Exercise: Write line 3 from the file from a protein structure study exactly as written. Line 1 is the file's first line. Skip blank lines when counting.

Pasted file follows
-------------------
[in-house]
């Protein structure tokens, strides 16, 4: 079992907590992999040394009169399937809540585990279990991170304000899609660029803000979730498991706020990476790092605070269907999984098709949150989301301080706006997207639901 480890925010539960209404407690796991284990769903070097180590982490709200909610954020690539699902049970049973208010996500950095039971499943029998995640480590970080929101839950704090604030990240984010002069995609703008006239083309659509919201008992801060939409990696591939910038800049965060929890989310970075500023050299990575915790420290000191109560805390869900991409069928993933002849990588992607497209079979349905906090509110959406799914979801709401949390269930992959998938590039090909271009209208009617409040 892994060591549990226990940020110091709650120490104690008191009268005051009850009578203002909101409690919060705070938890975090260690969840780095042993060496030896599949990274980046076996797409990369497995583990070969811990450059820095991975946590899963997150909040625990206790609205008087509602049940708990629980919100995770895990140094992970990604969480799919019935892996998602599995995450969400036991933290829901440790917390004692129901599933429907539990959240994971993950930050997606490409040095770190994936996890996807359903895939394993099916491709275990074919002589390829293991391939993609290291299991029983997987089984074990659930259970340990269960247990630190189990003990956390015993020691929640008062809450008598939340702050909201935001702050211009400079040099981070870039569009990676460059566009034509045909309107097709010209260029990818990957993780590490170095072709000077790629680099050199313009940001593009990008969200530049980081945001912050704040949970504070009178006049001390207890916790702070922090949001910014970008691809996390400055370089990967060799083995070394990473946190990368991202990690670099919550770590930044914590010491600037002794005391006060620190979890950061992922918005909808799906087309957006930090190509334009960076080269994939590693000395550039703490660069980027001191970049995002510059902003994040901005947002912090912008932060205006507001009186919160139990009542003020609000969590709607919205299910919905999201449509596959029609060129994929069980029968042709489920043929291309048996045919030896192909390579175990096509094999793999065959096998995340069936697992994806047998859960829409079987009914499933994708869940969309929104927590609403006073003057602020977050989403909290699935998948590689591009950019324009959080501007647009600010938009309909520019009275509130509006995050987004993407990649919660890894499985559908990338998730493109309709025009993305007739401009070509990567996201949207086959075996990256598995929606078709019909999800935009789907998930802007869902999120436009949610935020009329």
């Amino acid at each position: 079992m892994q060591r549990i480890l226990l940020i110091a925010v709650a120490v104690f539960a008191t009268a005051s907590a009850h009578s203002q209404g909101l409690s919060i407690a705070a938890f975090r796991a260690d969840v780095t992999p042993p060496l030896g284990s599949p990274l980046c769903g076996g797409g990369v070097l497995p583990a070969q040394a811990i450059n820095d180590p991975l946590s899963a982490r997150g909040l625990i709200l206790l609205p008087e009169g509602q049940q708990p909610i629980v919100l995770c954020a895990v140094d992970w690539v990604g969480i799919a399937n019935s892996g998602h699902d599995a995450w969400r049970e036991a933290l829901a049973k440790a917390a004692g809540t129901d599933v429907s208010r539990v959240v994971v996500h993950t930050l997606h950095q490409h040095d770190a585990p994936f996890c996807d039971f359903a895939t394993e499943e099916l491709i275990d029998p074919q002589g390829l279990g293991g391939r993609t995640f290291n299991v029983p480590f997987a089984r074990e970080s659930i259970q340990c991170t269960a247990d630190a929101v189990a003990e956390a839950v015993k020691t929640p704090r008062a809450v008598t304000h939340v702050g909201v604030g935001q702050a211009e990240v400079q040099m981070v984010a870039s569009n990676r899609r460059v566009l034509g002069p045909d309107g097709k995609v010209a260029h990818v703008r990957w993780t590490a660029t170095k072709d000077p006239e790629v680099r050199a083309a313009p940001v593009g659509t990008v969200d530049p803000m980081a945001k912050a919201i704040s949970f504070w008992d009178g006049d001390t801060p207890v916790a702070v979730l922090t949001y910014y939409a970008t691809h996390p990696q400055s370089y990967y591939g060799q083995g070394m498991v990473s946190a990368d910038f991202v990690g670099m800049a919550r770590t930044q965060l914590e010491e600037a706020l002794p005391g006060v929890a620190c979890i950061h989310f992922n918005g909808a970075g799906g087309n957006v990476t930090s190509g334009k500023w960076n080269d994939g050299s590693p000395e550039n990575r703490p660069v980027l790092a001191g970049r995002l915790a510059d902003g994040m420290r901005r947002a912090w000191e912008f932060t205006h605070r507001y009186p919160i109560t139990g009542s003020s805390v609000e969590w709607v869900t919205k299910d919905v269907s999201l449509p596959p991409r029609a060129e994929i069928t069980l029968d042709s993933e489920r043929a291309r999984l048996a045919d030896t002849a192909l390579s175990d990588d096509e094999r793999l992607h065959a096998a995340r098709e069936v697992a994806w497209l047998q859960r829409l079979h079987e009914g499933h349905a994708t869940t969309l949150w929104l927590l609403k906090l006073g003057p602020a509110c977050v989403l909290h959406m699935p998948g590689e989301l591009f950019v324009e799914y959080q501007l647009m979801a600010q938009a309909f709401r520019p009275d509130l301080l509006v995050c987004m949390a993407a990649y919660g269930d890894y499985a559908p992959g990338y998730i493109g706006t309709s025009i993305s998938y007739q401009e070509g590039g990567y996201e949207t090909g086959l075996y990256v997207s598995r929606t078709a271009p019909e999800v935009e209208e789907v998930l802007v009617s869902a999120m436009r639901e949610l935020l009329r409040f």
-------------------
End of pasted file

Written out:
């Amino acid at each position: 079992m892994q060591r549990i480890l226990l940020i110091a925010v709650a120490v104690f539960a008191t009268a005051s907590a009850h009578s203002q209404g909101l409690s919060i407690a705070a938890f975090r796991a260690d969840v780095t992999p042993p060496l030896g284990s599949p990274l980046c769903g076996g797409g990369v070097l497995p583990a070969q040394a811990i450059n820095d180590p991975l946590s899963a982490r997150g909040l625990i709200l206790l609205p008087e009169g509602q049940q708990p909610i629980v919100l995770c954020a895990v140094d992970w690539v990604g969480i799919a399937n019935s892996g998602h699902d599995a995450w969400r049970e036991a933290l829901a049973k440790a917390a004692g809540t129901d599933v429907s208010r539990v959240v994971v996500h993950t930050l997606h950095q490409h040095d770190a585990p994936f996890c996807d039971f359903a895939t394993e499943e099916l491709i275990d029998p074919q002589g390829l279990g293991g391939r993609t995640f290291n299991v029983p480590f997987a089984r074990e970080s659930i259970q340990c991170t269960a247990d630190a929101v189990a003990e956390a839950v015993k020691t929640p704090r008062a809450v008598t304000h939340v702050g909201v604030g935001q702050a211009e990240v400079q040099m981070v984010a870039s569009n990676r899609r460059v566009l034509g002069p045909d309107g097709k995609v010209a260029h990818v703008r990957w993780t590490a660029t170095k072709d000077p006239e790629v680099r050199a083309a313009p940001v593009g659509t990008v969200d530049p803000m980081a945001k912050a919201i704040s949970f504070w008992d009178g006049d001390t801060p207890v916790a702070v979730l922090t949001y910014y939409a970008t691809h996390p990696q400055s370089y990967y591939g060799q083995g070394m498991v990473s946190a990368d910038f991202v990690g670099m800049a919550r770590t930044q965060l914590e010491e600037a706020l002794p005391g006060v929890a620190c979890i950061h989310f992922n918005g909808a970075g799906g087309n957006v990476t930090s190509g334009k500023w960076n080269d994939g050299s590693p000395e550039n990575r703490p660069v980027l790092a001191g970049r995002l915790a510059d902003g994040m420290r901005r947002a912090w000191e912008f932060t205006h605070r507001y009186p919160i109560t139990g009542s003020s805390v609000e969590w709607v869900t919205k299910d919905v269907s999201l449509p596959p991409r029609a060129e994929i069928t069980l029968d042709s993933e489920r043929a291309r999984l048996a045919d030896t002849a192909l390579s175990d990588d096509e094999r793999l992607h065959a096998a995340r098709e069936v697992a994806w497209l047998q859960r829409l079979h079987e009914g499933h349905a994708t869940t969309l949150w929104l927590l609403k906090l006073g003057p602020a509110c977050v989403l909290h959406m699935p998948g590689e989301l591009f950019v324009e799914y959080q501007l647009m979801a600010q938009a309909f709401r520019p009275d509130l301080l509006v995050c987004m949390a993407a990649y919660g269930d890894y499985a559908p992959g990338y998730i493109g706006t309709s025009i993305s998938y007739q401009e070509g590039g990567y996201e949207t090909g086959l075996y990256v997207s598995r929606t078709a271009p019909e999800v935009e209208e789907v998930l802007v009617s869902a999120m436009r639901e949610l935020l009329r409040f």